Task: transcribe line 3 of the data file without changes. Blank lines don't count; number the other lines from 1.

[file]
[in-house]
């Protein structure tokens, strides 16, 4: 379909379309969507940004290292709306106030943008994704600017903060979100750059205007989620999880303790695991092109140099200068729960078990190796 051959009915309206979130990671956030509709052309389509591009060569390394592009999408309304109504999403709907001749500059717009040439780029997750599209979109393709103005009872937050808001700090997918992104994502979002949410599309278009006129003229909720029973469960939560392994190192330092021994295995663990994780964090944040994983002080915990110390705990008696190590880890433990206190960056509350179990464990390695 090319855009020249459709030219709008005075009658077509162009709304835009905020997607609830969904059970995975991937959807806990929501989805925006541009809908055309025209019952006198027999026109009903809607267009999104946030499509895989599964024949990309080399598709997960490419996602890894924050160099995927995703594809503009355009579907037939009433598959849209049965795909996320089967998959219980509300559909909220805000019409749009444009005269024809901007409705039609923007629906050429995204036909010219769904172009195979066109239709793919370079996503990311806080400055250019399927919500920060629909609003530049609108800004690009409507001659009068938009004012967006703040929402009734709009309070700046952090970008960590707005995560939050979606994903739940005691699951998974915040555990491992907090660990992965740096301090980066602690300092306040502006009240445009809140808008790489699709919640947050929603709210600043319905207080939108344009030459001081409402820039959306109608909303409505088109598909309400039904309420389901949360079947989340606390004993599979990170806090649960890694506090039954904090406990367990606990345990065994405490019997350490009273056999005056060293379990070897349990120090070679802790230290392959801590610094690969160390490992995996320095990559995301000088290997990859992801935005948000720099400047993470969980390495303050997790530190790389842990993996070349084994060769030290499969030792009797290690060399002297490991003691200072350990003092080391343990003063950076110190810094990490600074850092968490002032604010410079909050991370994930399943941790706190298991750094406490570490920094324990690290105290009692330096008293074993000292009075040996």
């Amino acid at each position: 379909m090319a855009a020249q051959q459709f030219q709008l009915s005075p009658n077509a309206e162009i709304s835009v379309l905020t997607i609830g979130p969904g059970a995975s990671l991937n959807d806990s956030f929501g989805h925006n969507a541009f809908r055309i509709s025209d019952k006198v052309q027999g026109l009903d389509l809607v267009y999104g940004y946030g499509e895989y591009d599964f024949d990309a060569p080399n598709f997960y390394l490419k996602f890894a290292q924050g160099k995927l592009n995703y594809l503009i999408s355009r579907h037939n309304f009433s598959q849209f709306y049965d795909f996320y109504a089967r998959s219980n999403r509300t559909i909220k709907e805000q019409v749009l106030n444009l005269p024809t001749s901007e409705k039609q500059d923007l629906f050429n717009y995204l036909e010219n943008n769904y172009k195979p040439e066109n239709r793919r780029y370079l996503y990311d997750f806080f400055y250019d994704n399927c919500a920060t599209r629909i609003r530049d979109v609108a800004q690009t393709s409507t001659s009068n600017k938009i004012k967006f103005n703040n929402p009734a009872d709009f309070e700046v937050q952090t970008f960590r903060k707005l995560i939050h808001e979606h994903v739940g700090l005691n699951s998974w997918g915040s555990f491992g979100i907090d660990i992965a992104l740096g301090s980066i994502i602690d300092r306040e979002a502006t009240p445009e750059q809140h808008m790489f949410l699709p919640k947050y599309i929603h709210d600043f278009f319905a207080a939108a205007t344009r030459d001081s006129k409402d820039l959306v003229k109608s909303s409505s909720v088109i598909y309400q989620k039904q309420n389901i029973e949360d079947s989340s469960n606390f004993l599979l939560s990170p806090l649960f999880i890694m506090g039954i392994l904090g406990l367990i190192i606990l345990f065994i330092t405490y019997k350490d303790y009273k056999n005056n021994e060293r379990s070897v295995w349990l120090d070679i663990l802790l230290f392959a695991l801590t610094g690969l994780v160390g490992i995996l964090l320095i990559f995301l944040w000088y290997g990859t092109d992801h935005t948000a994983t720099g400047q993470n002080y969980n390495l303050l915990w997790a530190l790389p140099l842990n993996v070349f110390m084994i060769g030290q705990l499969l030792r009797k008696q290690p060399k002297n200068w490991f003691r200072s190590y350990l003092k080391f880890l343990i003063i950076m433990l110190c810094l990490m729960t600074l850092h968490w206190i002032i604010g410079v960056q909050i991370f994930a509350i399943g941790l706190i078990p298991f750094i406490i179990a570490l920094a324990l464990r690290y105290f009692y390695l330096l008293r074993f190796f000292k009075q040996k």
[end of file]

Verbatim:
């Amino acid at each position: 379909m090319a855009a020249q051959q459709f030219q709008l009915s005075p009658n077509a309206e162009i709304s835009v379309l905020t997607i609830g979130p969904g059970a995975s990671l991937n959807d806990s956030f929501g989805h925006n969507a541009f809908r055309i509709s025209d019952k006198v052309q027999g026109l009903d389509l809607v267009y999104g940004y946030g499509e895989y591009d599964f024949d990309a060569p080399n598709f997960y390394l490419k996602f890894a290292q924050g160099k995927l592009n995703y594809l503009i999408s355009r579907h037939n309304f009433s598959q849209f709306y049965d795909f996320y109504a089967r998959s219980n999403r509300t559909i909220k709907e805000q019409v749009l106030n444009l005269p024809t001749s901007e409705k039609q500059d923007l629906f050429n717009y995204l036909e010219n943008n769904y172009k195979p040439e066109n239709r793919r780029y370079l996503y990311d997750f806080f400055y250019d994704n399927c919500a920060t599209r629909i609003r530049d979109v609108a800004q690009t393709s409507t001659s009068n600017k938009i004012k967006f103005n703040n929402p009734a009872d709009f309070e700046v937050q952090t970008f960590r903060k707005l995560i939050h808001e979606h994903v739940g700090l005691n699951s998974w997918g915040s555990f491992g979100i907090d660990i992965a992104l740096g301090s980066i994502i602690d300092r306040e979002a502006t009240p445009e750059q809140h808008m790489f949410l699709p919640k947050y599309i929603h709210d600043f278009f319905a207080a939108a205007t344009r030459d001081s006129k409402d820039l959306v003229k109608s909303s409505s909720v088109i598909y309400q989620k039904q309420n389901i029973e949360d079947s989340s469960n606390f004993l599979l939560s990170p806090l649960f999880i890694m506090g039954i392994l904090g406990l367990i190192i606990l345990f065994i330092t405490y019997k350490d303790y009273k056999n005056n021994e060293r379990s070897v295995w349990l120090d070679i663990l802790l230290f392959a695991l801590t610094g690969l994780v160390g490992i995996l964090l320095i990559f995301l944040w000088y290997g990859t092109d992801h935005t948000a994983t720099g400047q993470n002080y969980n390495l303050l915990w997790a530190l790389p140099l842990n993996v070349f110390m084994i060769g030290q705990l499969l030792r009797k008696q290690p060399k002297n200068w490991f003691r200072s190590y350990l003092k080391f880890l343990i003063i950076m433990l110190c810094l990490m729960t600074l850092h968490w206190i002032i604010g410079v960056q909050i991370f994930a509350i399943g941790l706190i078990p298991f750094i406490i179990a570490l920094a324990l464990r690290y105290f009692y390695l330096l008293r074993f190796f000292k009075q040996k």